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Gone but not forgotten: The story of how Manchester United fell



Gone but not forgotten: The story of how Manchester United fell

Manchester United gave up on itself before it could give the world a chance.

Empires are built, are conquered, and are ultimately destroyed, and for Manchester United, it was a tale of not making the most of its reign after its shinning Knight, Sir Alex Ferguson had established a period of dominance.

The fall of Manchester United is not a history class that started in a day, and just as the saying ‘Rome wasn’t built in a day’ goes, Manchester United wasn’t ruined in a day as well.

In a tale of ownership uncertainty, footballing triumphs, and passionate protests, the Glazer family’s tenure at Old Trafford takes center stage.

Almost a year after announcing their intention to explore “strategic alternatives” for the club’s sale, the Glazers remain firmly in control, leaving fans disheartened.

Reports had hinted at potential buyers like INEOS and Qatari banker Sheikh Jassim, but doubts loom over the Glazers’ commitment to selling the club.

Gone but not forgotten: The story of how Manchester United fell

As the ownership saga unfolds, Manchester United faces a rocky start to the new season and off-field crises aplenty, with fans clamoring for more leadership from their absentee owners.

The turning point came when Malcolm Glazer, the Florida-based businessman and owner of Super Bowl champions the Tampa Bay Buccaneers, discreetly invested £9 million ($11 million) in acquiring a 2.9% stake in Manchester United through his holding company, Red Football.

By late November, the Glazer family’s stake in the club had surged to 15%.

On May 12, Malcolm Glazer expanded his ownership to almost 57% of the total shares by purchasing the holdings of major shareholders J. P McManus and John Magnier.

The Irish businessmen, known for their involvement in horse racing, had a past association with legendary United manager Sir Alex Ferguson but fell out over a dispute concerning studding rights for the horse Rock of Gibraltar, which Ferguson co-owned with Magnier’s wife.

Just four days later, Red Football further increased its stake to 75%, allowing the Glazer family to delist Manchester United from the London Stock Exchange, marking the end of its status as a public limited company (PLC).

The move drew opposition from many United fans, some of whom wore black to the FA Cup final against Arsenal, which ended in a penalty shootout defeat for the club.

The sale process reached its conclusion on June 29 as Red Football’s shareholding reached 98%, enabling the family to squeeze out the remaining shareholders.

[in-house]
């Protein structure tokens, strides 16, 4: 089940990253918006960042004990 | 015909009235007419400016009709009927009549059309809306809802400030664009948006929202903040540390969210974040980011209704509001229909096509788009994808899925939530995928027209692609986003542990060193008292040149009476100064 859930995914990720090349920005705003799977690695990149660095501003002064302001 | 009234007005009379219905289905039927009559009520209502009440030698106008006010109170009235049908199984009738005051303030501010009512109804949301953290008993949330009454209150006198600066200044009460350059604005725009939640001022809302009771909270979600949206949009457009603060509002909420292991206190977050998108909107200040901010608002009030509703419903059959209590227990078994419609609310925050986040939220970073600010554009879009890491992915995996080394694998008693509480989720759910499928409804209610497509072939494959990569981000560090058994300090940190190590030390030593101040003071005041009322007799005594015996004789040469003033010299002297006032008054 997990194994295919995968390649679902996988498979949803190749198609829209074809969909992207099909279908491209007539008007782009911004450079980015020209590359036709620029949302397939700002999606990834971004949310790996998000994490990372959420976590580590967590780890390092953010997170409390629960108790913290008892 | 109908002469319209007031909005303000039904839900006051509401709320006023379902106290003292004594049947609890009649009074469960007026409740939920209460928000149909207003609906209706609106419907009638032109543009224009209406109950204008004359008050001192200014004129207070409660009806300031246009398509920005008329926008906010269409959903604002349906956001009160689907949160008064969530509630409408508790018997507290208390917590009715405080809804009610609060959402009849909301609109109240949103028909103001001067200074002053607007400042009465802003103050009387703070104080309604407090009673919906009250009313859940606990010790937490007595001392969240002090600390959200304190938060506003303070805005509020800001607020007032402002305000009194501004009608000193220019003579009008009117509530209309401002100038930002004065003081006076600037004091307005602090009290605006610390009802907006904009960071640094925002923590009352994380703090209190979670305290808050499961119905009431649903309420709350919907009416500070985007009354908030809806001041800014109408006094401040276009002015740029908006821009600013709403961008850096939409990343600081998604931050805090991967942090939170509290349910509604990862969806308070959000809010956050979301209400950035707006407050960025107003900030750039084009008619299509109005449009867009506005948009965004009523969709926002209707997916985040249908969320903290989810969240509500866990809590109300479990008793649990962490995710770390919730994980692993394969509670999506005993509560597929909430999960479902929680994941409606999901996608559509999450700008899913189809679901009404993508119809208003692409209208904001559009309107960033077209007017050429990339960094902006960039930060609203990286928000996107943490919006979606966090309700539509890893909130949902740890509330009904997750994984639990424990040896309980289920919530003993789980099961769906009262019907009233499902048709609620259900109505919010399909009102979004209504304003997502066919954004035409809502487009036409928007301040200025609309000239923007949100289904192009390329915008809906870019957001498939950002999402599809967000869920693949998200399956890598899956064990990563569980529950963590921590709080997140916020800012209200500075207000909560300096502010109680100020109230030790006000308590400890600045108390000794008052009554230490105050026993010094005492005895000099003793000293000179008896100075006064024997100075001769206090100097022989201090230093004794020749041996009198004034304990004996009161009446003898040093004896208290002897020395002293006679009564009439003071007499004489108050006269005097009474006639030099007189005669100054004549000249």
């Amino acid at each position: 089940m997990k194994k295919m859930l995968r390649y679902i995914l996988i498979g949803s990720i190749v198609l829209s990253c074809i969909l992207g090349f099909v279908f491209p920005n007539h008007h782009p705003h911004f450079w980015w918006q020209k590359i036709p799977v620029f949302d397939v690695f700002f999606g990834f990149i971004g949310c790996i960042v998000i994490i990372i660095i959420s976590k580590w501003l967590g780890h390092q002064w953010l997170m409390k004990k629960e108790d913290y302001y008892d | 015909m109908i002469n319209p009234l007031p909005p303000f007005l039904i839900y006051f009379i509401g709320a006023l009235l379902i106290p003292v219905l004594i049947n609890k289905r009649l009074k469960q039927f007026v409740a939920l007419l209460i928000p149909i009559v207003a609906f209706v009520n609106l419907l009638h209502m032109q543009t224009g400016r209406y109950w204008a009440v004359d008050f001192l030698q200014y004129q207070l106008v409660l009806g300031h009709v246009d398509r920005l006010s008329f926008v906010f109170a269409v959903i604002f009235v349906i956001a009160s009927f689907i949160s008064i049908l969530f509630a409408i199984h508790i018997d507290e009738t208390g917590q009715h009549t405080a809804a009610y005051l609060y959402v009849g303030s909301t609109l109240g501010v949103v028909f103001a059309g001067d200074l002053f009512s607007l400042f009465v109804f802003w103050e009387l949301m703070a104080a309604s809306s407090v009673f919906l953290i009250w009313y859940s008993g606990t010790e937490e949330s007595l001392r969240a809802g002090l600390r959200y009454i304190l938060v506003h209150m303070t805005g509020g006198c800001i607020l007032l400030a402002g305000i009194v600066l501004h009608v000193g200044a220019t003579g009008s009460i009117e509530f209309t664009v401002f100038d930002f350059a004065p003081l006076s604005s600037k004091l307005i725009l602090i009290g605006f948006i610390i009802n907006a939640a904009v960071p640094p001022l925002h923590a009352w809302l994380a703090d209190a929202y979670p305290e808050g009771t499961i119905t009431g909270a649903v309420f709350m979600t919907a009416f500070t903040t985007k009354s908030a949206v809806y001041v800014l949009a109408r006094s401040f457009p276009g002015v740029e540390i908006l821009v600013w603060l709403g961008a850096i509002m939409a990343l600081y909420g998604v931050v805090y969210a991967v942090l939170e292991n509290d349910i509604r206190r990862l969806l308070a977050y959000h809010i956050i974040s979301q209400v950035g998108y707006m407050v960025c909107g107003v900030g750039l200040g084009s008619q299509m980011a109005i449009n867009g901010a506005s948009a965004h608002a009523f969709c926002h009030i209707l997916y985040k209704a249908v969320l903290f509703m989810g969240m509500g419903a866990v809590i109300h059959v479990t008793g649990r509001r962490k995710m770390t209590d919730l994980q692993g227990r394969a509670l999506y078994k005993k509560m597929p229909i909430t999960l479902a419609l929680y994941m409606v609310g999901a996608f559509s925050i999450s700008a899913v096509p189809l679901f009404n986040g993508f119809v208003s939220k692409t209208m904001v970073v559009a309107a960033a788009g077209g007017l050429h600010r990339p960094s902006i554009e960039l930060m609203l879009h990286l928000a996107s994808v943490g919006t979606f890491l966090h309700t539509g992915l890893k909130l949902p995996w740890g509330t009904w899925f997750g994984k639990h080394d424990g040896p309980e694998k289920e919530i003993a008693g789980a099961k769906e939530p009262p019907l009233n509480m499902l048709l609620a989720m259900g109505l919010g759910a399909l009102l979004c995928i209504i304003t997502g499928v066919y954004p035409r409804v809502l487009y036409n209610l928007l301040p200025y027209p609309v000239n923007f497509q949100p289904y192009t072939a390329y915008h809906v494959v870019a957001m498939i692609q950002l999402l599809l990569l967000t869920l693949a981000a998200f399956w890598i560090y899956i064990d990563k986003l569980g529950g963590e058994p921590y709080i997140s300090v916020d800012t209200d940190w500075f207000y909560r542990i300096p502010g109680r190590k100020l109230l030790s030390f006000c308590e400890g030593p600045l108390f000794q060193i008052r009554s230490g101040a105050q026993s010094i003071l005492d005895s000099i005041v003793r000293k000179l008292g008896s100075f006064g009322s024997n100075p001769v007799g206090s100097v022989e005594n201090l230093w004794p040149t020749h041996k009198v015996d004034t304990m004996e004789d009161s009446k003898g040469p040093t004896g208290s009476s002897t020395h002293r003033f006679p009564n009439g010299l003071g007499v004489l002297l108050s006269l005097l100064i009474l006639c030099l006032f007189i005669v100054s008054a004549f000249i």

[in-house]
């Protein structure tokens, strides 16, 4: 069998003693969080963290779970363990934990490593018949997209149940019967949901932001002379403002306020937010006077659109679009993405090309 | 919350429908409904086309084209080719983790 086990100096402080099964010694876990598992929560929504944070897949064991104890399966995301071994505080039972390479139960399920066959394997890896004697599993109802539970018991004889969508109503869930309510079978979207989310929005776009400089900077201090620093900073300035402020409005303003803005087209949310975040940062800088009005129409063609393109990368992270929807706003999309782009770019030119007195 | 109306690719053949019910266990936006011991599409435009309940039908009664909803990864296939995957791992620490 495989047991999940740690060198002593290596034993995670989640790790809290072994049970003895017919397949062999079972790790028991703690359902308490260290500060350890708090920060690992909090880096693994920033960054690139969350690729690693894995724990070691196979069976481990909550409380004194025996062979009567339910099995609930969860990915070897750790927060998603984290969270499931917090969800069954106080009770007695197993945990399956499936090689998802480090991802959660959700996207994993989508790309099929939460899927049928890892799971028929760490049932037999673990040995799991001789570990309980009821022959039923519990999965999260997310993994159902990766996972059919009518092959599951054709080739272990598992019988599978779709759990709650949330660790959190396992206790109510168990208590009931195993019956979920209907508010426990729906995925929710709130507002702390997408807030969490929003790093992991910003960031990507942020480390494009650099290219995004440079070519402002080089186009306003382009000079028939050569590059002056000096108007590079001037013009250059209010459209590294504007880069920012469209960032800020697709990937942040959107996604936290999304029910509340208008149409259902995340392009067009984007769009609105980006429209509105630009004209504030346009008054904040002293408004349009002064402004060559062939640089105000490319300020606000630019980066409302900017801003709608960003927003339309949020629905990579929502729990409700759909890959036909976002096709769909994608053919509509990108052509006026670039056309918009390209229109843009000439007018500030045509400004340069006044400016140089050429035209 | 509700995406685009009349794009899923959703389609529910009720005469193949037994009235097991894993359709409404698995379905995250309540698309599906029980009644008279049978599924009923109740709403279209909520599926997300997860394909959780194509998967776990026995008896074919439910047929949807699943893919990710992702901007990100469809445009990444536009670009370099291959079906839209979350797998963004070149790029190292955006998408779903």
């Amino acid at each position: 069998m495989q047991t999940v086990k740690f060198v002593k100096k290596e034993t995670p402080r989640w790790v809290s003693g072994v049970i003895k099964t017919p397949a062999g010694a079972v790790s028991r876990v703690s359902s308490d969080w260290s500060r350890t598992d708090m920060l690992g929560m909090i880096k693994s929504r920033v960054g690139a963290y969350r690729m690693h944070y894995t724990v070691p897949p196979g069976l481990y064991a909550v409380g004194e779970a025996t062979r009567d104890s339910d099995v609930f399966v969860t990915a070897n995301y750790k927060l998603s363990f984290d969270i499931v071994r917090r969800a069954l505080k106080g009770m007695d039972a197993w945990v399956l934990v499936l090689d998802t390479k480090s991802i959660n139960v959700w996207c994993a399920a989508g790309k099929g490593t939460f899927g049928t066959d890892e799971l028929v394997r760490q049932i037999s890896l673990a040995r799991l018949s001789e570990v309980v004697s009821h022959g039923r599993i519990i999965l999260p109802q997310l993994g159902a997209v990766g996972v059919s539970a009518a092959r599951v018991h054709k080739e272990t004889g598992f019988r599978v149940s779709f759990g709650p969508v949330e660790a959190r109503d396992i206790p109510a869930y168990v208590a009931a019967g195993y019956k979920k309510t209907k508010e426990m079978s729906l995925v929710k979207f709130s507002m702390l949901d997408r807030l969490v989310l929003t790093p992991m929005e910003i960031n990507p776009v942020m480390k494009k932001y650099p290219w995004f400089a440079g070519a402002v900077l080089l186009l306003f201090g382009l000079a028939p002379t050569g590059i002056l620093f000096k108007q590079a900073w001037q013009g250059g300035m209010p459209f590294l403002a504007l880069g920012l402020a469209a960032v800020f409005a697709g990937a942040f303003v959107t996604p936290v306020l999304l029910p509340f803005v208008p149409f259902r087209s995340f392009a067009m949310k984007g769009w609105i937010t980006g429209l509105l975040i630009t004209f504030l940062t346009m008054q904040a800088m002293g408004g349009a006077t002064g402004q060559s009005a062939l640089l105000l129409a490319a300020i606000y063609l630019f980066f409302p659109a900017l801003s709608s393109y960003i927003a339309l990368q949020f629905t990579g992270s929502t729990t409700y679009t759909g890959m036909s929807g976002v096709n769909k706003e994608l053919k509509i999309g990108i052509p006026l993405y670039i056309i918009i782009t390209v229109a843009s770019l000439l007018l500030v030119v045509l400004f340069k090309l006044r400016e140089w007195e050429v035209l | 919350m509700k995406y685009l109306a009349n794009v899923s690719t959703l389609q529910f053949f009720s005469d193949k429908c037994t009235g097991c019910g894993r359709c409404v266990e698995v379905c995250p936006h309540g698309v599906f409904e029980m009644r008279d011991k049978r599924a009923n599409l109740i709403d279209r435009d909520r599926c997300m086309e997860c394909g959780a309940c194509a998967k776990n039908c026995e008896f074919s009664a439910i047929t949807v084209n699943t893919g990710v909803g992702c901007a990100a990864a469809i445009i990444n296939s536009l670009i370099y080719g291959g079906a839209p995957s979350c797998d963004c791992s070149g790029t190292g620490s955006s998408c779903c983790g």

This landmark event marked the first time in over seven decades that Manchester United found itself burdened with debt, amassing a staggering £660 million ($824 million) in debt and incurring annual interest payments of £62 million ($77 million).

The day after the sale, approximately 300 fans gathered to protest against the new owners outside Old Trafford, resulting in confrontations with police and two arrests. Notably, United legend Sir Bobby Charlton issued an apology to the Glazer family for the hostile reception they received.

Malcolm Glazer’s sons, Avram, Joel, and Bryan, were subsequently appointed as non-executive directors, while Kevin and Edward Glazer, along with daughter Darcie, joined the club’s board in 2006.

Despite on-field success that saw Manchester United clinch three consecutive Premier League titles and the 2008 Champions League trophy, the club’s debt continued to rise from £660 million ($824 million) to £716 million ($894 million).

The announcement of plans to refinance the debt triggered renewed protests among fans, who began wearing green and gold—the colors of Newton Heath—to express their opposition to the owners.

Mass protests reached a crescendo before Manchester United’s final game of the 2009-10 season against Stoke, where they narrowly missed out on the title to Chelsea.

The footballing world was left in shock when the club announced the retirement of the iconic Sir Alex Ferguson, who had been in charge since 1986 and led the club to its most successful era.

David Moyes, then manager of Everton, was chosen as Ferguson’s successor, but his tenure was marred by difficulties, leading to his dismissal as United manager.

Was he the right choice to take over the club or fill the shoes of the shinning Knight? Who even thought it was a good idea to replace Sir Alex Ferguson with David Moyes in the first place when a certain Guardiola was lurking around?

Gone but not forgotten: The story of how Manchester United fell

Perhaps the same person who thought bringing in Harry Maguire for a £80 million fee from Leicester City was a smart business.

Malcolm Glazer’s passing at the age of 85 marked a significant moment in Manchester United’s history.

Although a brief statement from the club extended condolences to his family, there was little mourning among the majority of United supporters.

As the Glazer family’s ownership saga continues to unfold, Manchester United finds itself navigating a precarious path, grappling with financial challenges, fan protests, and the quest to recapture its former glory on the pitch.

The future continues to remain uncertain for one of Europe’s most decorated clubs. An era gone but not forgotten.